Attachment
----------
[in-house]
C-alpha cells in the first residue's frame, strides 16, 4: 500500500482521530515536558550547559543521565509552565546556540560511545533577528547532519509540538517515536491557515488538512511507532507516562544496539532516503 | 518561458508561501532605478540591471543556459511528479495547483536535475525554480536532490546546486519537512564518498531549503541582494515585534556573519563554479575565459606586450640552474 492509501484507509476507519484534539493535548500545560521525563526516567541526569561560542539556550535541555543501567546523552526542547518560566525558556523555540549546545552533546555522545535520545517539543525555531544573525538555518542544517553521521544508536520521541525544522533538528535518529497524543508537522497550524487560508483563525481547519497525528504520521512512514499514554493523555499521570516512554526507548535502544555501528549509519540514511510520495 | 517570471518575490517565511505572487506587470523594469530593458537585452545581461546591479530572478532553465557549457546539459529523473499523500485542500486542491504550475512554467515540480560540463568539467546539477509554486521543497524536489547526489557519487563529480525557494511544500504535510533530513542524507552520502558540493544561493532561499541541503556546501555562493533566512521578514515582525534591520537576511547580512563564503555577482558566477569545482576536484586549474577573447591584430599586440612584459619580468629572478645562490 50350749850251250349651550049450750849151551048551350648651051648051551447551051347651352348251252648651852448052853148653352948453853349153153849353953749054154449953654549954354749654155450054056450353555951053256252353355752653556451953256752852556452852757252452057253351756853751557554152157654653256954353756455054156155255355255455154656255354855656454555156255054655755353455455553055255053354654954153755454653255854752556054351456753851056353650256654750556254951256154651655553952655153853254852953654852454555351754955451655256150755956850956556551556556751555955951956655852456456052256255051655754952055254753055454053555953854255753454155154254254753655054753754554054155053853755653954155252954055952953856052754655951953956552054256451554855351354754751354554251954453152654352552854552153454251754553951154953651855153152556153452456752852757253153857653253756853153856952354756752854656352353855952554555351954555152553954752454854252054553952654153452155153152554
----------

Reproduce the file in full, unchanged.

[in-house]
C-alpha cells in the first residue's frame, strides 16, 4: 500500500482521530515536558550547559543521565509552565546556540560511545533577528547532519509540538517515536491557515488538512511507532507516562544496539532516503 | 518561458508561501532605478540591471543556459511528479495547483536535475525554480536532490546546486519537512564518498531549503541582494515585534556573519563554479575565459606586450640552474 492509501484507509476507519484534539493535548500545560521525563526516567541526569561560542539556550535541555543501567546523552526542547518560566525558556523555540549546545552533546555522545535520545517539543525555531544573525538555518542544517553521521544508536520521541525544522533538528535518529497524543508537522497550524487560508483563525481547519497525528504520521512512514499514554493523555499521570516512554526507548535502544555501528549509519540514511510520495 | 517570471518575490517565511505572487506587470523594469530593458537585452545581461546591479530572478532553465557549457546539459529523473499523500485542500486542491504550475512554467515540480560540463568539467546539477509554486521543497524536489547526489557519487563529480525557494511544500504535510533530513542524507552520502558540493544561493532561499541541503556546501555562493533566512521578514515582525534591520537576511547580512563564503555577482558566477569545482576536484586549474577573447591584430599586440612584459619580468629572478645562490 50350749850251250349651550049450750849151551048551350648651051648051551447551051347651352348251252648651852448052853148653352948453853349153153849353953749054154449953654549954354749654155450054056450353555951053256252353355752653556451953256752852556452852757252452057253351756853751557554152157654653256954353756455054156155255355255455154656255354855656454555156255054655755353455455553055255053354654954153755454653255854752556054351456753851056353650256654750556254951256154651655553952655153853254852953654852454555351754955451655256150755956850956556551556556751555955951956655852456456052256255051655754952055254753055454053555953854255753454155154254254753655054753754554054155053853755653954155252954055952953856052754655951953956552054256451554855351354754751354554251954453152654352552854552153454251754553951154953651855153152556153452456752852757253153857653253756853153856952354756752854656352353855952554555351954555152553954752454854252054553952654153452155153152554